His police files also include five other persons, including two of his brothers. All of them are said to have used the personal name „Sofian ben Abdalah“ in the past. Some or all of them have been in the same initial reception centre in North Rhine-Westphalia for a while.

Fake aliases are not deleted

It is therefore conceivable that whenever the name „Sofian ben Abdalah“ appears in connection with police measures in Hesse or North Rhine-Westphalia, Tarek Ramdani is subsequently harassed with reprisals. As in the case of the Syrian Amad Ahmad, this could get him into big trouble.

It is already often impossible for German nationals to correct false entries in police databases. The consequences of this digital police despotism were experienced by 32 journalists at the 2017 G20 summit in Hamburg, who were falsely stored as „left-wing extremists“ in INPOL.

This is even more difficult for asylum seekers, which can be well observed in the case of Ramdani. With the help of a lawyer and supporters from Marburg and the surrounding area, the Algerian is trying to get the police and the Immigration Office to delete the false alias entries. In the meantime, it had happened several times that a crime that was obviously not committed by him was assigned to him.

Counterattack by the Immigration Office

In the region of Central Hesse, the case of Tarek Ramdani has been a political controversy for years; the authorities consider him an „Intensive offender“. However, of the 20 crimes he is accused of, most probably did not take place at all or were not brought to trial. The remaining charges concerned unauthorised residence, theft, driving only with his Algerian driving licence and using public transport free of charge.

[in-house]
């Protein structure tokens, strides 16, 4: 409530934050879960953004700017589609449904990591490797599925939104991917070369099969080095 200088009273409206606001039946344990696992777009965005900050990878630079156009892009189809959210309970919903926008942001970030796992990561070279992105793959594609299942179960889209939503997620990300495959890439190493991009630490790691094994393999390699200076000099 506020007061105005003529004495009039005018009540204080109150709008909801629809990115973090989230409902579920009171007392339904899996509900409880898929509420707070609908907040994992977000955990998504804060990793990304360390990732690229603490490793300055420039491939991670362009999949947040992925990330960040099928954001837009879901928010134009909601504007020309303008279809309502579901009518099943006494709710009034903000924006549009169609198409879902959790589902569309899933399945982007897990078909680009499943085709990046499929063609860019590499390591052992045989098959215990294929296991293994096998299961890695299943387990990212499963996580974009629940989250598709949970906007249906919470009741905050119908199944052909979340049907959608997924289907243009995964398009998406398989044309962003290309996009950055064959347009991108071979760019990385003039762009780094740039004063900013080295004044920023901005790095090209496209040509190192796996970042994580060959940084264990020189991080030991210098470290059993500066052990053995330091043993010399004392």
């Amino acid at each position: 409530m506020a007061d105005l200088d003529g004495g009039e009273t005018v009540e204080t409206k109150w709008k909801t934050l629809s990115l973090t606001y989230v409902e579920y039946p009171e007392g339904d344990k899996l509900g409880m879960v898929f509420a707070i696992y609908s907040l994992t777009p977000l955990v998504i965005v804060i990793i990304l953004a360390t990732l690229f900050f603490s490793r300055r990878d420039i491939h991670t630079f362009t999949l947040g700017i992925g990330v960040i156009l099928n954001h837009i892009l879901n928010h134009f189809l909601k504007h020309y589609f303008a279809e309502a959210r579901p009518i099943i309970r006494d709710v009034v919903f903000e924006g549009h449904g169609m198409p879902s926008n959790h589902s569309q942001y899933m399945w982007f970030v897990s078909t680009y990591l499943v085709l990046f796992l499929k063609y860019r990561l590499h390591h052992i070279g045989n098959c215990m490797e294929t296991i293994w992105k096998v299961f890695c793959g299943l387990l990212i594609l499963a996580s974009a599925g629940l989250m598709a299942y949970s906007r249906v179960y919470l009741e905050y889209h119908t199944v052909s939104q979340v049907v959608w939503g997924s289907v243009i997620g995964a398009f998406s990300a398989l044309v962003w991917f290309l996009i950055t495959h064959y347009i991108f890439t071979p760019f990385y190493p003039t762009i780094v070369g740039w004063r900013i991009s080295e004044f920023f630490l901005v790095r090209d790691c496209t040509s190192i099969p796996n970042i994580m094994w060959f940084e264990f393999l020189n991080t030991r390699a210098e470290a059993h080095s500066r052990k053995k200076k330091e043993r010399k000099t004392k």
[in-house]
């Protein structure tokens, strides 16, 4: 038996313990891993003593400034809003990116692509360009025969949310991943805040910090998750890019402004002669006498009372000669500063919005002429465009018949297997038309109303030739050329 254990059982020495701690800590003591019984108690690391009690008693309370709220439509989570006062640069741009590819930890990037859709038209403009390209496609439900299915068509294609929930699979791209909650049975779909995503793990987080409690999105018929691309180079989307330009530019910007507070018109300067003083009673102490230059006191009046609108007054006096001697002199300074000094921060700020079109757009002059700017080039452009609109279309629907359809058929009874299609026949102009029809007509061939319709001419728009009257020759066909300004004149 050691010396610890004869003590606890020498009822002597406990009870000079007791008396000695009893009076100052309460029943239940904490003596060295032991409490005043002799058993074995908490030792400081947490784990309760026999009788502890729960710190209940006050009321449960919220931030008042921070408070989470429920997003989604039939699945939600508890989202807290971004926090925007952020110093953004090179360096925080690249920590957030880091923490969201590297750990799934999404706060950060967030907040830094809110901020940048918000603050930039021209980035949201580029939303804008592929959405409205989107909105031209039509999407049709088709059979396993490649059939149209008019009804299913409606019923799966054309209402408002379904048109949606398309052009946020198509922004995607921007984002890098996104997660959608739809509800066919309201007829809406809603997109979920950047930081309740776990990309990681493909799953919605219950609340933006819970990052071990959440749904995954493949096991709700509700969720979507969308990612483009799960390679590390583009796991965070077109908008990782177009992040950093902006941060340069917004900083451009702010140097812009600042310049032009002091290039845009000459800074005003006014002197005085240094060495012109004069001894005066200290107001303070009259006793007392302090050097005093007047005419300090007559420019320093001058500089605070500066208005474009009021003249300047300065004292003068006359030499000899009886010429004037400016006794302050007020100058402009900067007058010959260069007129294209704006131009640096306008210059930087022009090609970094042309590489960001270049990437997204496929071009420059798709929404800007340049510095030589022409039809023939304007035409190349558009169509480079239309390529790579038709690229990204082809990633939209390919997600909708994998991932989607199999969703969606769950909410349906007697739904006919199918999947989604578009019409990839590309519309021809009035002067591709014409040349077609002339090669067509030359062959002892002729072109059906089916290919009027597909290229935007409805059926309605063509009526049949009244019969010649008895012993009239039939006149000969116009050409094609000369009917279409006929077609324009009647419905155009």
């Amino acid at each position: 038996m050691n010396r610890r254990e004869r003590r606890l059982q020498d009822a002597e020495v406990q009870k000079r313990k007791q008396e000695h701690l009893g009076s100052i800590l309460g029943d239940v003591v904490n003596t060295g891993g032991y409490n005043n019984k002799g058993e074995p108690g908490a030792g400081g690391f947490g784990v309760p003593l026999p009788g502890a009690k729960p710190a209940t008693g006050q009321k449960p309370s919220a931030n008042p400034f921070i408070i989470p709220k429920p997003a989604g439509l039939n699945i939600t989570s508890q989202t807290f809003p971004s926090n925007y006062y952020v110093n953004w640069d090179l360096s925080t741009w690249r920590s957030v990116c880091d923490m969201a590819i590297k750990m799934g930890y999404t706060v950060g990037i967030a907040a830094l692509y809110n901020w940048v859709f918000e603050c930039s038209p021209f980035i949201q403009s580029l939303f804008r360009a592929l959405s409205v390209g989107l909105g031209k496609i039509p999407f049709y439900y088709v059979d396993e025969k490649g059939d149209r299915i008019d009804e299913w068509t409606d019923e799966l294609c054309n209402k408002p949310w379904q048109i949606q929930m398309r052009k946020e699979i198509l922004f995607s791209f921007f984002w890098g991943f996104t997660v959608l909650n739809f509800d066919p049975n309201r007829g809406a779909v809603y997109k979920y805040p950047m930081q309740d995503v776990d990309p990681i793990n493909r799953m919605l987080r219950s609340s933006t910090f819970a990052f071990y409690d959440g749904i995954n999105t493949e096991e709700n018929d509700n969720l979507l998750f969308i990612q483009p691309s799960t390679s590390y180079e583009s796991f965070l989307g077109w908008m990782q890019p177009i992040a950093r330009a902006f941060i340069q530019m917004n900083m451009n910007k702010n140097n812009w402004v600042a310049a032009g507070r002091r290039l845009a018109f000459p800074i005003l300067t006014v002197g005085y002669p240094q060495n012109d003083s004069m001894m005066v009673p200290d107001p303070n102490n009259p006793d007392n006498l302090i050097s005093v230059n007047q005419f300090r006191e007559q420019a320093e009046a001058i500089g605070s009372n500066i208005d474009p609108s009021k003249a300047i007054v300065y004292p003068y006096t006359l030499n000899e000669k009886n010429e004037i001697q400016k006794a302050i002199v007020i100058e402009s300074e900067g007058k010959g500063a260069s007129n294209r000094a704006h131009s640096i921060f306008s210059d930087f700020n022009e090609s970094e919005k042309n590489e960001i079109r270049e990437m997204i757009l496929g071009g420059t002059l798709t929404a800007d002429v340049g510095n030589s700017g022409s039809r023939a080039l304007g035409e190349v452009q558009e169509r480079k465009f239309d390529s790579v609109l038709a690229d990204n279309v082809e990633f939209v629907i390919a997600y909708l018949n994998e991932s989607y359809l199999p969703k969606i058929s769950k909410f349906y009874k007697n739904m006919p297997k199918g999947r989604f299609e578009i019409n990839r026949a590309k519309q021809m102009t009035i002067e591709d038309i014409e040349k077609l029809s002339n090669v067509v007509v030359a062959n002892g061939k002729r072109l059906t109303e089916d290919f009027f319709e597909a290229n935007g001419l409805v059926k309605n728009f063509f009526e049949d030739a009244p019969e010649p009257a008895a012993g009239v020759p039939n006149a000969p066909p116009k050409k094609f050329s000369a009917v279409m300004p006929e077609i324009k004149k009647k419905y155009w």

An attempted deportation of the family failed two years ago because the pilot of the plane did not want to transport Ramdani’s heavily pregnant wife to Algeria. The Immigration Office therefore felt under pressure to justify itself and went on the counterattack. In a public lecture, the head of the office, Rudi Heimann, attacked Ramdani and disclosed sensitive information about him.

The Hessian authorities do not want to investigate the contradictions in Ramdani’s files. One of his supporters suggested to the Immigration Office to help correct the false entries. Heimann, the head of the authority, has tersely declined the invitation. He had also instructed the person in charge not to answer such requests any more. Tarek Ramdani and his supporters now hope that he will never find himself in a situation like Amad Ahmad in Kleve.

Image: Demonstration against the dead of Amad Ahmad (@infozentrale).

Autor: Matthias Monroy

Knowledge worker, activist, editor of the German civil rights journal Bürgerrechte & Polizei/CILIP.